- Date: June 2008
- Duration: 1 week
- Currency: Argentine Peso
- Lasting impressions:
- I definitely need to come back… There is so much country, culture, and history in Argentina, it would take months to do it justice.
- Empanadas and alfajores! Argentina is most famous for steak and red wine, but these snacks were my favorite. Empanadas are widely available any time of day and with a broad range of fillings, making for the perfect meal or snack on the go. Alfajores are rich sandwich cookies, often with layers of cookie with chocolate or caramel spreads.
- Vibrant street murals, some of which paid tribute to national heroes and others which protest political issues.
- Buenos Aires – 3 days
- Puerto Iguazu – 3 days
Getting there: Airplane
- La Recoleta Cemetery, a large and tightly packed collection of ornate memorials and graves. Argentineans pay great respect to the deceased, and the ornate cemeteries are an impressive testament.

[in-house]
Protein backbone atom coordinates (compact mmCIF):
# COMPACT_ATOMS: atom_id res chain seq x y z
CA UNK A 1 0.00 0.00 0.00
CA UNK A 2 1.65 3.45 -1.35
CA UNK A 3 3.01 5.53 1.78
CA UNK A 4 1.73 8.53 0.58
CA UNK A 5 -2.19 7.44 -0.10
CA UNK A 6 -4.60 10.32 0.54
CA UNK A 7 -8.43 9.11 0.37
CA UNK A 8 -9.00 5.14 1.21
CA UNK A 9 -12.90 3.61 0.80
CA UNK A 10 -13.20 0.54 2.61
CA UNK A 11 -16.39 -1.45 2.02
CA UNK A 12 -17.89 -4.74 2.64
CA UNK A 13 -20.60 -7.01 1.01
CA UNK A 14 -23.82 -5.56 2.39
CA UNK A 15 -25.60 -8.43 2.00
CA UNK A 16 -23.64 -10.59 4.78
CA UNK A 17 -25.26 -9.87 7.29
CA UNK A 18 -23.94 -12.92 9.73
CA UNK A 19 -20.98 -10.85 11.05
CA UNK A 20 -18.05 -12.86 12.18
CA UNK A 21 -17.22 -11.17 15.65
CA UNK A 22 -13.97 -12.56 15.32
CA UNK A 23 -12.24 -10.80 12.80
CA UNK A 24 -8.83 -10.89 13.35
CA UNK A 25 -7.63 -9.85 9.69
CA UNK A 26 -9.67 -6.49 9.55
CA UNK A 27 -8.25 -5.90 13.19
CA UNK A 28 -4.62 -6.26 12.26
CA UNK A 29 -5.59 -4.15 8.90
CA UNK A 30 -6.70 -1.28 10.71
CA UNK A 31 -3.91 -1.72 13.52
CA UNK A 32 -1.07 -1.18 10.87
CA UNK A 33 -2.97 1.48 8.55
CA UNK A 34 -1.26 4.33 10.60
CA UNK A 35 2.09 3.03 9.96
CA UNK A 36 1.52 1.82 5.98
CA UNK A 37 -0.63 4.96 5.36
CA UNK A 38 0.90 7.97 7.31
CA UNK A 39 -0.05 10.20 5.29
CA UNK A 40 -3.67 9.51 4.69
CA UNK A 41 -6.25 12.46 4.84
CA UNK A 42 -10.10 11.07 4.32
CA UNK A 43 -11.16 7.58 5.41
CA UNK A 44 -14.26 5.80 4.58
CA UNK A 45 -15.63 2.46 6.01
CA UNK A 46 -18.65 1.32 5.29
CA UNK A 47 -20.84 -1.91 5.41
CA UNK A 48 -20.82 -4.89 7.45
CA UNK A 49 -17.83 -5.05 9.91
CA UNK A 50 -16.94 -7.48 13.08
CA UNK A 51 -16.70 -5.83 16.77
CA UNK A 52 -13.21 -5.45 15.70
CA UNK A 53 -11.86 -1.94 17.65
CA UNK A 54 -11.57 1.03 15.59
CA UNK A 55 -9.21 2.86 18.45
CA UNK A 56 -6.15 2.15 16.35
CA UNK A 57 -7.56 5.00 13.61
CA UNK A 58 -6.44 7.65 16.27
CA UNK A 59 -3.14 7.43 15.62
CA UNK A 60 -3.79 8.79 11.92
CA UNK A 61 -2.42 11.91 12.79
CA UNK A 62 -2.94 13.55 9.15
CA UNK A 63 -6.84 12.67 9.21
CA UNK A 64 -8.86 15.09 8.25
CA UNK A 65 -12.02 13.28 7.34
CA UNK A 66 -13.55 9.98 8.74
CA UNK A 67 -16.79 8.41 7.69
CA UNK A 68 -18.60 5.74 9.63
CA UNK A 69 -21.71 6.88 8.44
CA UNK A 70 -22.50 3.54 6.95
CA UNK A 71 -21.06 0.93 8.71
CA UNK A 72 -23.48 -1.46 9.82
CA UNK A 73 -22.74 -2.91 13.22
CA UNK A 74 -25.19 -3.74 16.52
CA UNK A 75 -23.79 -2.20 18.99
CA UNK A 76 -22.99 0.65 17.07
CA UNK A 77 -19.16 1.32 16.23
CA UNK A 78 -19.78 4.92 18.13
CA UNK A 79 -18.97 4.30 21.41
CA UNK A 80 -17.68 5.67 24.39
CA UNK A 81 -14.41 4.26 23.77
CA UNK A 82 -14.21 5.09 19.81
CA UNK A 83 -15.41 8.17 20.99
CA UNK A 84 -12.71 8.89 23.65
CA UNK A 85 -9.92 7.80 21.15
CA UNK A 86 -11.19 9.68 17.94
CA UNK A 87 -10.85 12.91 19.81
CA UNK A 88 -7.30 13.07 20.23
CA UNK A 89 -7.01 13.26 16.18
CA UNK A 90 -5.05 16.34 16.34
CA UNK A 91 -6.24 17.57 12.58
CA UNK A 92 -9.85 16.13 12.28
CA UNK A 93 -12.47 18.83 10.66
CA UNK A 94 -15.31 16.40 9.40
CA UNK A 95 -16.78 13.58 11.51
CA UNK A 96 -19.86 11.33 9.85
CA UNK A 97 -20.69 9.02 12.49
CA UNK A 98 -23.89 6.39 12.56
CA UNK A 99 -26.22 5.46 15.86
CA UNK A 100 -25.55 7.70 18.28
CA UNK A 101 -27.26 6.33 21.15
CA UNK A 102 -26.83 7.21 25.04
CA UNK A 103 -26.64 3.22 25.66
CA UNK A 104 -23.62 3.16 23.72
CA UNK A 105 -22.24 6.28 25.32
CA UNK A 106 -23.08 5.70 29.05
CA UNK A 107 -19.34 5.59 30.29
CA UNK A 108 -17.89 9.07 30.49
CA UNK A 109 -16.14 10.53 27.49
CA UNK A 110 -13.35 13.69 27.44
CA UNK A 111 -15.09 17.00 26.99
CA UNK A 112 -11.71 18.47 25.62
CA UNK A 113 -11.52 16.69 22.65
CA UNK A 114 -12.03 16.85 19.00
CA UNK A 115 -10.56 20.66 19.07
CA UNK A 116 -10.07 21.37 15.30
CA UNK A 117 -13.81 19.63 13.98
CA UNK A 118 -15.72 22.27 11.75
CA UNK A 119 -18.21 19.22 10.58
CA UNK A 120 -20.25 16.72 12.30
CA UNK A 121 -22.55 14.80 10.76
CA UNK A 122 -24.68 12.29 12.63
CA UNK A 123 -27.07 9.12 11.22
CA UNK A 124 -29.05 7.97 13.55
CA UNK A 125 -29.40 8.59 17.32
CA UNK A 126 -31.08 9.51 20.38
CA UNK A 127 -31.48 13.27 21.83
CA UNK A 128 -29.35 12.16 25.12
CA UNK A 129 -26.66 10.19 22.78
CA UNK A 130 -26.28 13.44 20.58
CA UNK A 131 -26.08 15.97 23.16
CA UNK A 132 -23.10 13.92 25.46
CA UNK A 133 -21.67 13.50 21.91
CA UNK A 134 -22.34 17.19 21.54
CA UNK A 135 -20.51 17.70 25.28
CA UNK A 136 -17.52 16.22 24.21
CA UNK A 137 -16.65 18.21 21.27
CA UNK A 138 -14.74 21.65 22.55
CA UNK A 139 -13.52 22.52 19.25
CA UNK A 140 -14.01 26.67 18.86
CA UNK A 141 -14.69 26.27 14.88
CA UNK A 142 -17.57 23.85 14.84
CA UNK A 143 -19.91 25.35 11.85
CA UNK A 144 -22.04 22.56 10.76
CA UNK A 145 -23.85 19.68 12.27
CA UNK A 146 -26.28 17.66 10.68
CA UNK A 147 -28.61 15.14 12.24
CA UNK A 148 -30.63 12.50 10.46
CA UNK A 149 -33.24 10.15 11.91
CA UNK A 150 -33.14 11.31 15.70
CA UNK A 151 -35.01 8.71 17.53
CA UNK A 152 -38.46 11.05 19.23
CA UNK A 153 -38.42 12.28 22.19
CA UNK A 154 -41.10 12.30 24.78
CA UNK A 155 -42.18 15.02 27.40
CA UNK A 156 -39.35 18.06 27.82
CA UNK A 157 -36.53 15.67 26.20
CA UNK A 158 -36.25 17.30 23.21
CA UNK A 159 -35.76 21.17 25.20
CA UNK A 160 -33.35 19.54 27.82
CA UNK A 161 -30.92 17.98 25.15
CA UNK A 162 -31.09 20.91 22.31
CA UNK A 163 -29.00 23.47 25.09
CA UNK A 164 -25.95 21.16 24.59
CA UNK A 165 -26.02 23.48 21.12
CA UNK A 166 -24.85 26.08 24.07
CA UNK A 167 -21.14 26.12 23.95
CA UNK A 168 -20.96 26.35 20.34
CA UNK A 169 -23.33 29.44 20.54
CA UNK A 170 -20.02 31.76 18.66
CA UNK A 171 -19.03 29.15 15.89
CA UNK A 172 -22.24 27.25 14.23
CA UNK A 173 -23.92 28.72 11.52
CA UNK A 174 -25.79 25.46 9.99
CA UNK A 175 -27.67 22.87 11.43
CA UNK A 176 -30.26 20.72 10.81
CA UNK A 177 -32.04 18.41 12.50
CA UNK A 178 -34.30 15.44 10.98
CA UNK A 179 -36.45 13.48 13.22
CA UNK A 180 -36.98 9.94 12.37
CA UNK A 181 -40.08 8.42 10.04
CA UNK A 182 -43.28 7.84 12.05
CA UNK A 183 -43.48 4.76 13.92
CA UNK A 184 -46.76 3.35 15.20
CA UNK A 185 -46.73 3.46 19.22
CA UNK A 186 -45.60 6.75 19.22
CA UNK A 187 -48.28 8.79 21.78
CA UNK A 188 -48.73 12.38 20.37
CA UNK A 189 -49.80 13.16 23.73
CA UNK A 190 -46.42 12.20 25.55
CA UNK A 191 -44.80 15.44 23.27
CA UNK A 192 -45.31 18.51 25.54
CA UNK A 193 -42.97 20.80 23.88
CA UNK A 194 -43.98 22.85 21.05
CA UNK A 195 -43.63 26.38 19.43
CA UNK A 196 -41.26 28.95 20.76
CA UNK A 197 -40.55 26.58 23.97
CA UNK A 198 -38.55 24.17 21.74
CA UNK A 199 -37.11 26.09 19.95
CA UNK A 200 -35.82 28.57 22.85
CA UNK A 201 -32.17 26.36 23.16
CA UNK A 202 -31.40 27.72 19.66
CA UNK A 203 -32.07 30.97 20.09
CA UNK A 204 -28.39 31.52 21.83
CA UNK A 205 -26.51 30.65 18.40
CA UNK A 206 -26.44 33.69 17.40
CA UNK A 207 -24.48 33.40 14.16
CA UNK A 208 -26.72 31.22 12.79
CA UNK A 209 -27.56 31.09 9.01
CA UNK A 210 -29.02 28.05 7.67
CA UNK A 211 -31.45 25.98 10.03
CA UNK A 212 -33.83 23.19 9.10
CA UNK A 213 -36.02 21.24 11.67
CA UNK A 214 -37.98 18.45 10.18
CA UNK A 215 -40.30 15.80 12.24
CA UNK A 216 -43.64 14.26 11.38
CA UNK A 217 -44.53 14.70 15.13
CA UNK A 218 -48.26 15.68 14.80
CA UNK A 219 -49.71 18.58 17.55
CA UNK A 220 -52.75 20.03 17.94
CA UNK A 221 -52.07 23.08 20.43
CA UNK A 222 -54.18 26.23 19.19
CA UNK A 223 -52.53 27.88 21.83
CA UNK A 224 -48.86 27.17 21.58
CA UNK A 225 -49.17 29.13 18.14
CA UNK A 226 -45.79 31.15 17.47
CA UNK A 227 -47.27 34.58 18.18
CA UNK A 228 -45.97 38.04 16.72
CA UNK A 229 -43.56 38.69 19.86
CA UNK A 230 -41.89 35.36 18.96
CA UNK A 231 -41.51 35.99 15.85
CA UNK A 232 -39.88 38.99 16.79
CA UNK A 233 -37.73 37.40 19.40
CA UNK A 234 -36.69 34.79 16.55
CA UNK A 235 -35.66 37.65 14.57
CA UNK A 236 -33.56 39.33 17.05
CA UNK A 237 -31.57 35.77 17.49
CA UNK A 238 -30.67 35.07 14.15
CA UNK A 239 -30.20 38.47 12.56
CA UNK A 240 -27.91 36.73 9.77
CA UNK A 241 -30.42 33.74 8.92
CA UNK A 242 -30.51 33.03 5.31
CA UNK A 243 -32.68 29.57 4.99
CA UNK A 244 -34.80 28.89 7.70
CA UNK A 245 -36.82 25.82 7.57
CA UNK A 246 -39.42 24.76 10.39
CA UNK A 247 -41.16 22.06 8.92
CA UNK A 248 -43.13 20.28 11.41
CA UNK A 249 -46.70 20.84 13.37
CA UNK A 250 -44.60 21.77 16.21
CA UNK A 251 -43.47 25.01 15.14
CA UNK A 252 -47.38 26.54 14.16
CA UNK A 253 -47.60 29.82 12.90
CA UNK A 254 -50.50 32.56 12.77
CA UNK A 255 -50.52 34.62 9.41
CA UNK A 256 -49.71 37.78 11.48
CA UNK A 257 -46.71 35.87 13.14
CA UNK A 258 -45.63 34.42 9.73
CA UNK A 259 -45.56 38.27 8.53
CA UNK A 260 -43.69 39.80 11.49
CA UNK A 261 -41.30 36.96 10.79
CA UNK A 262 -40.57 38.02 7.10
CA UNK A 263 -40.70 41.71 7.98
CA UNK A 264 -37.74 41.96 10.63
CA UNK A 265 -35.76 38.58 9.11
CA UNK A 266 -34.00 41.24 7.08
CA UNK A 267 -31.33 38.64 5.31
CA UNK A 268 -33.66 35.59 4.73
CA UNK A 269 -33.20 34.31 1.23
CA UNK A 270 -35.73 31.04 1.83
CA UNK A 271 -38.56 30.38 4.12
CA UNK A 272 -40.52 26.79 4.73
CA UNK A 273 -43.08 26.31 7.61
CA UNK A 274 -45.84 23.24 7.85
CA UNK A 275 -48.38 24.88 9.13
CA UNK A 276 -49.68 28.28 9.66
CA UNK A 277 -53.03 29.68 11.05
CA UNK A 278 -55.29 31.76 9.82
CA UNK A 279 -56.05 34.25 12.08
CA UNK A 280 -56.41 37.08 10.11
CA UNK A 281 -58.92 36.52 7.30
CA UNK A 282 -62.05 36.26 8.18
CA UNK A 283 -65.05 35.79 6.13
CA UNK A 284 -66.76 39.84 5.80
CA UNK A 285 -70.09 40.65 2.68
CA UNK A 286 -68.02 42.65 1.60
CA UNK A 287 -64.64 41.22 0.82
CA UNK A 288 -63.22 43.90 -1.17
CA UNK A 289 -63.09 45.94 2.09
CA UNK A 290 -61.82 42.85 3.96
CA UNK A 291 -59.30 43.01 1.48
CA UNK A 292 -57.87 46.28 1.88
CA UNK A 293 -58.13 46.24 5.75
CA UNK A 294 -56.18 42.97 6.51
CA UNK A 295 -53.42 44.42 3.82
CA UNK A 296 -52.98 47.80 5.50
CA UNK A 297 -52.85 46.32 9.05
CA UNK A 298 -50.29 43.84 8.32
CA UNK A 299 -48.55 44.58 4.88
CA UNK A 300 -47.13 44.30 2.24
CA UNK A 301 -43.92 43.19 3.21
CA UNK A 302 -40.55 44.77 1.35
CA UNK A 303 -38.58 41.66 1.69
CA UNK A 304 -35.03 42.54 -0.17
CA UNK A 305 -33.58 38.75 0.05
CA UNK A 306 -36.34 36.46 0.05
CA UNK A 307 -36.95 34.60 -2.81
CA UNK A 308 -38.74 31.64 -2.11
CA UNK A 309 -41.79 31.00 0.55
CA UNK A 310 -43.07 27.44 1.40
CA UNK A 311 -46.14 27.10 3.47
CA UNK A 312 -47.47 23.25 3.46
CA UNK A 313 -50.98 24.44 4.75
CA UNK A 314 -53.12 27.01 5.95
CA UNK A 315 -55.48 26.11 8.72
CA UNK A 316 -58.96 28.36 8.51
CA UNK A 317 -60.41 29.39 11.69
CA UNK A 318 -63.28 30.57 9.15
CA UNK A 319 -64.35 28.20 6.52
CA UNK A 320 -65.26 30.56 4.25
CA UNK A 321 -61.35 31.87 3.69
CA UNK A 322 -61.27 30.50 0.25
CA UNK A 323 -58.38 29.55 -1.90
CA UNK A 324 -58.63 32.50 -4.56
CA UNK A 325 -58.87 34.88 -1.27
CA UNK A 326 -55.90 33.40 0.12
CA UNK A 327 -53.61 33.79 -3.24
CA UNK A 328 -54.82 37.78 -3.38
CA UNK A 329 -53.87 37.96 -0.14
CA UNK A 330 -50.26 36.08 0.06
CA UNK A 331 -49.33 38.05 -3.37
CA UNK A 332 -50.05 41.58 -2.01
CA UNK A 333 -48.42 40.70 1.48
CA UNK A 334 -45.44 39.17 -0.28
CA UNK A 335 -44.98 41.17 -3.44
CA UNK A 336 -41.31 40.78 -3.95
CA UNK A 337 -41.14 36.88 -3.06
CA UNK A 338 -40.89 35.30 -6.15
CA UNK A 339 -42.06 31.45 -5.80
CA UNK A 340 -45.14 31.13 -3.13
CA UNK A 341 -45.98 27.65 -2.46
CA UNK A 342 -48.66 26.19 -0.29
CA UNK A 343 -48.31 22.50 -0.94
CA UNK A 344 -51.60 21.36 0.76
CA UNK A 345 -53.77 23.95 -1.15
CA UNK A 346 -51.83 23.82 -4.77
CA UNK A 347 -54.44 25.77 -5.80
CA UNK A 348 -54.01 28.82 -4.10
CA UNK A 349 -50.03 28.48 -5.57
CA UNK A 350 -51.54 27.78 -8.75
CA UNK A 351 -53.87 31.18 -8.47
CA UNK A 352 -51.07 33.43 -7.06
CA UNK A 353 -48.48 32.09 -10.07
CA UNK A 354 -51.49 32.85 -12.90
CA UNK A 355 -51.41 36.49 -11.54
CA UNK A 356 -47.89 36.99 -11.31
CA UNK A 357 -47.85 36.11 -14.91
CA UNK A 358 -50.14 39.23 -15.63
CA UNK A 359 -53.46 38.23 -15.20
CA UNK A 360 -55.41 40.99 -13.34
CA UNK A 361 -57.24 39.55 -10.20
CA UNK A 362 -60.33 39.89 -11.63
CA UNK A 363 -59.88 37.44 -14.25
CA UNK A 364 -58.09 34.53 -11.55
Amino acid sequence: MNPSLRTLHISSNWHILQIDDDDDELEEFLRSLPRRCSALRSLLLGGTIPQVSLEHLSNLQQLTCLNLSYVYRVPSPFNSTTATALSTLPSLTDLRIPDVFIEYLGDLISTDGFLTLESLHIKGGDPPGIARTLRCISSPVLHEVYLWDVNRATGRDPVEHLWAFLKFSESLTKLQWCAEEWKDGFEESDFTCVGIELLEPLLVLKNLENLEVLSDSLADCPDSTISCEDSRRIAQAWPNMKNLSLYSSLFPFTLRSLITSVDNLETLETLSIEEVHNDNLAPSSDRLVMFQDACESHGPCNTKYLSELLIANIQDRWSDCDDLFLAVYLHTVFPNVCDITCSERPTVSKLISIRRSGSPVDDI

- La Boca barrio, a working-class neighborhood filled with soccer fervor and street art. Home to Boca Juniors, an impressive youth soccer program that has produced many national team players since the early 1900s.
- Plaza de Mayo, a hub of historical colonial buildings near the water, including the Red House, Metropolitan Cathedral, and Cabildo National History Museum.
- 9 de Julio Avenue, a vast thoroughfare through the city, the widest avenue in the world at 10 lanes. You’ll feel small in comparison.
Getting there: 16 hour luxury bus ride (!) from Buenos Aires
- Iguazu National Park. When anyone mentions the “famous waterfalls” in South America, they are talking about Iguazu. We spent two full days here walking around the Argentinean side of the park, following the wooden walkways below, alongside of, and above waterfalls of all sizes.
- Coati is the dominant species in the park, with the looks of a raccoon and the saunter of a cat. They’ll nuzzle right up to you for a bit of your snack.